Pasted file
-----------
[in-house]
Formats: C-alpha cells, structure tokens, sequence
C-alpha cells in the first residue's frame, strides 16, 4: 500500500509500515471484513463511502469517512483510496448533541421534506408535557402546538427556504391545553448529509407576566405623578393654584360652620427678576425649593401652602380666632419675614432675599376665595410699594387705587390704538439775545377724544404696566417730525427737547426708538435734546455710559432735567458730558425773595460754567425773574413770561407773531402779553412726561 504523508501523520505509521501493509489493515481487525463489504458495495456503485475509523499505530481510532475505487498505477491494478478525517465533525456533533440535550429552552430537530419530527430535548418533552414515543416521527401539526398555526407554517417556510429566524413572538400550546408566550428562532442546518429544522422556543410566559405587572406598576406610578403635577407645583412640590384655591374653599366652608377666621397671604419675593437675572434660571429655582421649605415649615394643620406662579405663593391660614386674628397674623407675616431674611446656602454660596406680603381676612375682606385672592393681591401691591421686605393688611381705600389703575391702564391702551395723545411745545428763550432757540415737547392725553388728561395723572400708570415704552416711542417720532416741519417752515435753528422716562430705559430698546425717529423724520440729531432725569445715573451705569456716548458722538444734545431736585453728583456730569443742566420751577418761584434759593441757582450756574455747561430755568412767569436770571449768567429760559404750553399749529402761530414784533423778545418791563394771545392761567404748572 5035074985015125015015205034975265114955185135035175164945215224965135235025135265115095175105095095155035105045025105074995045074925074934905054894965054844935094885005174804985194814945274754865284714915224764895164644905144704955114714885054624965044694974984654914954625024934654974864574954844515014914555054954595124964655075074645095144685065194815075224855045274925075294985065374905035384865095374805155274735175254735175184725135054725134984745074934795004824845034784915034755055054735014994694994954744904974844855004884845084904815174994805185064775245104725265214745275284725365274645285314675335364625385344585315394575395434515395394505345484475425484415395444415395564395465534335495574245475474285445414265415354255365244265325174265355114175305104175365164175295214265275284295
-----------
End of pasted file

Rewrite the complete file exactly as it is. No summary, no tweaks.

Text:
[in-house]
Formats: C-alpha cells, structure tokens, sequence
C-alpha cells in the first residue's frame, strides 16, 4: 500500500509500515471484513463511502469517512483510496448533541421534506408535557402546538427556504391545553448529509407576566405623578393654584360652620427678576425649593401652602380666632419675614432675599376665595410699594387705587390704538439775545377724544404696566417730525427737547426708538435734546455710559432735567458730558425773595460754567425773574413770561407773531402779553412726561 504523508501523520505509521501493509489493515481487525463489504458495495456503485475509523499505530481510532475505487498505477491494478478525517465533525456533533440535550429552552430537530419530527430535548418533552414515543416521527401539526398555526407554517417556510429566524413572538400550546408566550428562532442546518429544522422556543410566559405587572406598576406610578403635577407645583412640590384655591374653599366652608377666621397671604419675593437675572434660571429655582421649605415649615394643620406662579405663593391660614386674628397674623407675616431674611446656602454660596406680603381676612375682606385672592393681591401691591421686605393688611381705600389703575391702564391702551395723545411745545428763550432757540415737547392725553388728561395723572400708570415704552416711542417720532416741519417752515435753528422716562430705559430698546425717529423724520440729531432725569445715573451705569456716548458722538444734545431736585453728583456730569443742566420751577418761584434759593441757582450756574455747561430755568412767569436770571449768567429760559404750553399749529402761530414784533423778545418791563394771545392761567404748572 5035074985015125015015205034975265114955185135035175164945215224965135235025135265115095175105095095155035105045025105074995045074925074934905054894965054844935094885005174804985194814945274754865284714915224764895164644905144704955114714885054624965044694974984654914954625024934654974864574954844515014914555054954595124964655075074645095144685065194815075224855045274925075294985065374905035384865095374805155274735175254735175184725135054725134984745074934795004824845034784915034755055054735014994694994954744904974844855004884845084904815174994805185064775245104725265214745275284725365274645285314675335364625385344585315394575395434515395394505345484475425484415395444415395564395465534335495574245475474285445414265415354255365244265325174265355114175305104175365164175295214265275284295